In Dabbagh’s well-received debut novel, Out of It, she also attempts this difficult juggling act of making the human speak louder than the sometimes deafening background drone of conflict.

Partly set in Gaza during the second intifada, the book strives to rise above the cacophony of conflict to delve into the human experience of a family of “returnees” trying to find escape, each in their own unique way – in England, in the Gulf or inside their minds.

Escapism, exile and return are, unsurprisingly, recurring themes in contemporary Palestinian literature, whether fictional or factual, as brought vividly and poetically, and sometimes humorously, to life by Mourid Barghouti’s I Saw Ramallah and I Was Born There, I Was Born Here.

But for real laughs, both tragicomic and absurdist, one should turn to architect-cum-writer Suad Amiry. Set during the second intifada in Ramallah, her debut autobiographical work blends dry, unvarnished humour with a sharp talent for storytelling.

Sharon and my Mother-in-Law hilariously juxtaposes two authoritarian figures restricting Amiry’s freedom: one a 91-year-old matriarch, the other a ruthless general-turned-politician in his 70s. “I ended up with two occupations, one inside the house, in the form of my mother in law, and another outside the house with Sharon’s army. And don’t embarrass me and ask which one was more difficult,” she joked on a long bus journey during which she reflected on life, architecture, politics and writing.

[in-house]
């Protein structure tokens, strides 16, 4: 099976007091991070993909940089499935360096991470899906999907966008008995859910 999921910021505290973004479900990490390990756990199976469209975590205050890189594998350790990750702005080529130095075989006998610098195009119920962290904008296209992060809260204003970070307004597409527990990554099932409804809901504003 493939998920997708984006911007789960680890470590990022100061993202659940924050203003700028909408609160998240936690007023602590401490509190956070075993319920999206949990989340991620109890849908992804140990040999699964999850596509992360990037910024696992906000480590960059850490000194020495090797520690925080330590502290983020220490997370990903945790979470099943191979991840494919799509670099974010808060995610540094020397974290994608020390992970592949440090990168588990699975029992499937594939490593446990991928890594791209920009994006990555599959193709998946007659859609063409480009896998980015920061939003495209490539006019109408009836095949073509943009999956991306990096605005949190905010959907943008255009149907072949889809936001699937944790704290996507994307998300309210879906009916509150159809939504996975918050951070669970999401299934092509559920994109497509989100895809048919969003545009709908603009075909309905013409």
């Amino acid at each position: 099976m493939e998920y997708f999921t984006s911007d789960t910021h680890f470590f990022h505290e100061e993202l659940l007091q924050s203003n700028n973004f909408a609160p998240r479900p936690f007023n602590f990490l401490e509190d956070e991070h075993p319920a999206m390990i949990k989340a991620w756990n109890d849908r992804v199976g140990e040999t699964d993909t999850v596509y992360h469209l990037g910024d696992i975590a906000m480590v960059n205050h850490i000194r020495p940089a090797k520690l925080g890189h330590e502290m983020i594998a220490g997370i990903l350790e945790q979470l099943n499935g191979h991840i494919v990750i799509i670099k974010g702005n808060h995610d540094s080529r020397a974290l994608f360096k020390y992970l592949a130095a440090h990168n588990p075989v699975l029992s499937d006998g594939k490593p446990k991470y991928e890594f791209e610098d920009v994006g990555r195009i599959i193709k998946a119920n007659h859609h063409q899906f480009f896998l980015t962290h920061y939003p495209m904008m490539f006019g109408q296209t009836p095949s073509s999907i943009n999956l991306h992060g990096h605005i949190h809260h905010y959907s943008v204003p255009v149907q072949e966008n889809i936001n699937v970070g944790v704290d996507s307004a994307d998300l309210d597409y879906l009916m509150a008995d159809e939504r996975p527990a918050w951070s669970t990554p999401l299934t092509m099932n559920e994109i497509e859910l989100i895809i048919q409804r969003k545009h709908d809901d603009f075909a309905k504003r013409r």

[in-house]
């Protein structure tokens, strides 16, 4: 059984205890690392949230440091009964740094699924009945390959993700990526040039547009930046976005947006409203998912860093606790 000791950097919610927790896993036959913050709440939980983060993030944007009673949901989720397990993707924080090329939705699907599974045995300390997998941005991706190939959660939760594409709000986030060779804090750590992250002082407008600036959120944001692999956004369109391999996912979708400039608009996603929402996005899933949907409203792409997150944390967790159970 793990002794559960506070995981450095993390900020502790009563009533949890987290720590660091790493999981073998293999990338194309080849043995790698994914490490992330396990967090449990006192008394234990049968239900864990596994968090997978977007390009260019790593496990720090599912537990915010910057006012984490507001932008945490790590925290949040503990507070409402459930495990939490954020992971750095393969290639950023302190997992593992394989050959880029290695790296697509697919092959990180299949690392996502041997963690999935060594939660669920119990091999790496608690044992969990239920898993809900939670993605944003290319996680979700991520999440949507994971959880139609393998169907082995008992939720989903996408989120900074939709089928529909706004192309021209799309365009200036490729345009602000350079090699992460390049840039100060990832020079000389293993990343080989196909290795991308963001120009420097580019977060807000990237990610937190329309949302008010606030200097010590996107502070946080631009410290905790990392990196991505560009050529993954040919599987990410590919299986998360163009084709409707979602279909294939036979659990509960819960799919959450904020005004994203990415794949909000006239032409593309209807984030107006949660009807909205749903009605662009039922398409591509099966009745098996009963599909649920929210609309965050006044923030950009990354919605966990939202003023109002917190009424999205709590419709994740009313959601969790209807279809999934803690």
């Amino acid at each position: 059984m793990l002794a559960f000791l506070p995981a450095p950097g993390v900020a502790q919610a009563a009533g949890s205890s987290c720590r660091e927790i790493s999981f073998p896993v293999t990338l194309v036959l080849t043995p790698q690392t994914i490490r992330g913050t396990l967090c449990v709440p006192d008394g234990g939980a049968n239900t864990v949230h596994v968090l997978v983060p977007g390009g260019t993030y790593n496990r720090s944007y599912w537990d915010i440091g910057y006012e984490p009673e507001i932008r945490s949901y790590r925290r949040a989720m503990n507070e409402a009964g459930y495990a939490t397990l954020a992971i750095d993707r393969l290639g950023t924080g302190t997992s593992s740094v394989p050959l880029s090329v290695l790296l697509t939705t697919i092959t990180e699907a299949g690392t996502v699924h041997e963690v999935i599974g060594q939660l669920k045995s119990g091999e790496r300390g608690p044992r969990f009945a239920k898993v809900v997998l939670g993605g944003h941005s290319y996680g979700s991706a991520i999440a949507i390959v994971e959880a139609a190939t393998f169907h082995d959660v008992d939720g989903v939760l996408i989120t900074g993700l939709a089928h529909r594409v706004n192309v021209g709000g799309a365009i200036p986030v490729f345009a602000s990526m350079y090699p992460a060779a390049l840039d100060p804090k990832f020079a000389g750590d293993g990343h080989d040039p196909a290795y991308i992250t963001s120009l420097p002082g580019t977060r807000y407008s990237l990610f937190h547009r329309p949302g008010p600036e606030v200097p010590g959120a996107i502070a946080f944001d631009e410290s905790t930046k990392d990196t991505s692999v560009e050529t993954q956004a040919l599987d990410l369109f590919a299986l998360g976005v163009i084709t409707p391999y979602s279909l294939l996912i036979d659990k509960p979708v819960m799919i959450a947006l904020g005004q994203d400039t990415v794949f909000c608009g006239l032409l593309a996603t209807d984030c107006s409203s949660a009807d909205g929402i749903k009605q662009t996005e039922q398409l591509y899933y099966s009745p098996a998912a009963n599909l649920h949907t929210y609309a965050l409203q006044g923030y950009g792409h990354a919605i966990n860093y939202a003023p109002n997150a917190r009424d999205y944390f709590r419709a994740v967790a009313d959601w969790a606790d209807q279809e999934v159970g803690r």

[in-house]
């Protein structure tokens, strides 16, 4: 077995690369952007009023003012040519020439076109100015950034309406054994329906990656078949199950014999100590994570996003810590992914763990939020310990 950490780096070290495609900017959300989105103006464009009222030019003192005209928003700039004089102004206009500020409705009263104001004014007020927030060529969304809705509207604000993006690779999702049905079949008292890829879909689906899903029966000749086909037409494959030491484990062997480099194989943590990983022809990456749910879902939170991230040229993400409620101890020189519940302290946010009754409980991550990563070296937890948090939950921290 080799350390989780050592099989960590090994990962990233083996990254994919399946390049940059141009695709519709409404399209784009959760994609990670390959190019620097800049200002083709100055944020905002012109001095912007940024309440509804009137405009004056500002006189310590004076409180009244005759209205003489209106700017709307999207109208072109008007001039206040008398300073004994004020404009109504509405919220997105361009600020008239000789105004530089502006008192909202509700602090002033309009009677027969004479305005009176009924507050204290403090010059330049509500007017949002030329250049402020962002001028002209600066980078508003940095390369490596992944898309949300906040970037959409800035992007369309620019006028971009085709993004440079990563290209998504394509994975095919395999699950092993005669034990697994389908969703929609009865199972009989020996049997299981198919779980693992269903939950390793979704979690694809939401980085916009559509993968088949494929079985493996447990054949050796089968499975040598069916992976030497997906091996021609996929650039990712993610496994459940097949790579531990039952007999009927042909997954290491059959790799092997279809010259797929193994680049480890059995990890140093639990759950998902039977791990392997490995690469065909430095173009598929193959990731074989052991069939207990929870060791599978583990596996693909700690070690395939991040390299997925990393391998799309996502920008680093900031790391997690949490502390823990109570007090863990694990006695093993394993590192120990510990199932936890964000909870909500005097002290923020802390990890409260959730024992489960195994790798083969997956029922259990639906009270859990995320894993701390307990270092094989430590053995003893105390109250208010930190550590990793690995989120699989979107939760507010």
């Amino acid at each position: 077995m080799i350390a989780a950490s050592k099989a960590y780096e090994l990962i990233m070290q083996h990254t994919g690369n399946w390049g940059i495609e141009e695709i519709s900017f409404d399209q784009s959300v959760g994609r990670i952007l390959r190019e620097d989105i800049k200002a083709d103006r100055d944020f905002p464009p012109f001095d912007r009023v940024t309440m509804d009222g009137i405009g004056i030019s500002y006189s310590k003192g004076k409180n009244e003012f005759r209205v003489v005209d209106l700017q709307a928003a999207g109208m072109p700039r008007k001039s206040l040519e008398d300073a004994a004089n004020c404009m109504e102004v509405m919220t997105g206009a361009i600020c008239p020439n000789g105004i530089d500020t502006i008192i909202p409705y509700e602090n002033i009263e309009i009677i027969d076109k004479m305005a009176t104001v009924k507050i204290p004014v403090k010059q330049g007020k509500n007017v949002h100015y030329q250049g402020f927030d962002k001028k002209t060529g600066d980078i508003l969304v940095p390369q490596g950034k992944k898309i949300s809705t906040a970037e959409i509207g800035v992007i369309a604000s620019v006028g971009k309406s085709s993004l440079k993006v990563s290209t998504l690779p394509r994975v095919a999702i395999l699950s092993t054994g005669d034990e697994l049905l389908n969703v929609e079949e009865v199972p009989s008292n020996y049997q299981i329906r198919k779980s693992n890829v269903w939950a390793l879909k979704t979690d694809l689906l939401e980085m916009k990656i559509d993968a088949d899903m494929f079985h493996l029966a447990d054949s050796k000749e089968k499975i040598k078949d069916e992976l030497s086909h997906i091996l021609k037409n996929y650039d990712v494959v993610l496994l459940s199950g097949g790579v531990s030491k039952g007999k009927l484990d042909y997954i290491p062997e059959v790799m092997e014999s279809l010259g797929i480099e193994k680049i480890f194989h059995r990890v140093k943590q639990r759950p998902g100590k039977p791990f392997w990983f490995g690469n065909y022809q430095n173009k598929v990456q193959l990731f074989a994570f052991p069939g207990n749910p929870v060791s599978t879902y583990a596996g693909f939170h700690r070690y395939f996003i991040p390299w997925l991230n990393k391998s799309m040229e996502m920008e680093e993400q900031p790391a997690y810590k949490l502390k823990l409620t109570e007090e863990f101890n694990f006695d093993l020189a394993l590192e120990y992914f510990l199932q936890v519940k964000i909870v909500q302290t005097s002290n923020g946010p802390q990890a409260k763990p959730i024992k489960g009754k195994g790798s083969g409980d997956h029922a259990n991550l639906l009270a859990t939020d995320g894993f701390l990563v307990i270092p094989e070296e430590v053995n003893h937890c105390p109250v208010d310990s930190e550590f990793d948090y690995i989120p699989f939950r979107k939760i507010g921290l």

As if to answer her own question, Amiry adds, “Perhaps one day I may forgive you, the Israelis, for all the atrocities you have committed against us, but I shall never forgive you for having my mother-in-law stay with me for 40 days under curfew – which felt like 40 years.”

sharonAs the Israeli army locked down Ramallah in 2002, Amiry’s mother-in-law was largely oblivious to the war zone around her, retreating into the protective shield of her marmalade-making routine. “In spite of the fact that we were under curfew, with no electricity and no TV, she still wanted to lead a normal life: dress up as if we were going to a party, set the table nicely and eat on time as if there was no war around us,” the perplexed daughter-in-law recalled.